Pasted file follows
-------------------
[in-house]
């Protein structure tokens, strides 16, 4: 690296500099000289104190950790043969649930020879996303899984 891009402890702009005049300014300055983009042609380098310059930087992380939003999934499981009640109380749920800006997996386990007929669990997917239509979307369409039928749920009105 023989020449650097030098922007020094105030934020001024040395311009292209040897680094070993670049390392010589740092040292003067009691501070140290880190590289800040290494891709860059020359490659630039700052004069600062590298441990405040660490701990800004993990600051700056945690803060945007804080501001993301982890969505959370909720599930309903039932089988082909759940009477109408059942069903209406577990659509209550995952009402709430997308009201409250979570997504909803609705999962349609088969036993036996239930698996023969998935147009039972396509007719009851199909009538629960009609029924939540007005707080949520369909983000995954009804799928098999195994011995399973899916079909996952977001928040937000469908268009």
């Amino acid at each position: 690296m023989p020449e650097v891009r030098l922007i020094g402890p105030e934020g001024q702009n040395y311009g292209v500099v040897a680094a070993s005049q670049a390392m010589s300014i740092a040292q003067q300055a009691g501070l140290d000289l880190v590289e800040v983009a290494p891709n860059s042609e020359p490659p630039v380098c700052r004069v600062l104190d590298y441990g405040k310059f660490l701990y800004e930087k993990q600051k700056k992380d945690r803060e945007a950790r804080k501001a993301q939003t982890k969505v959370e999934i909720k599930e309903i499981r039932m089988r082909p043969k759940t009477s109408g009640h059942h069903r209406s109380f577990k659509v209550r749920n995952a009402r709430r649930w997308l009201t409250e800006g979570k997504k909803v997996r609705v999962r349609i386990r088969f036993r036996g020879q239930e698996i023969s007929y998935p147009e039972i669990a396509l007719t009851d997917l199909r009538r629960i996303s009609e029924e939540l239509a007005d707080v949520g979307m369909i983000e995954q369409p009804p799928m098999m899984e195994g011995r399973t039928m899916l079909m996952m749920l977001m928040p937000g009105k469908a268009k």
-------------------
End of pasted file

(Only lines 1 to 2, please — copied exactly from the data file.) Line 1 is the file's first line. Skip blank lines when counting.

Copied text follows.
[in-house]
């Protein structure tokens, strides 16, 4: 690296500099000289104190950790043969649930020879996303899984 891009402890702009005049300014300055983009042609380098310059930087992380939003999934499981009640109380749920800006997996386990007929669990997917239509979307369409039928749920009105 023989020449650097030098922007020094105030934020001024040395311009292209040897680094070993670049390392010589740092040292003067009691501070140290880190590289800040290494891709860059020359490659630039700052004069600062590298441990405040660490701990800004993990600051700056945690803060945007804080501001993301982890969505959370909720599930309903039932089988082909759940009477109408059942069903209406577990659509209550995952009402709430997308009201409250979570997504909803609705999962349609088969036993036996239930698996023969998935147009039972396509007719009851199909009538629960009609029924939540007005707080949520369909983000995954009804799928098999195994011995399973899916079909996952977001928040937000469908268009």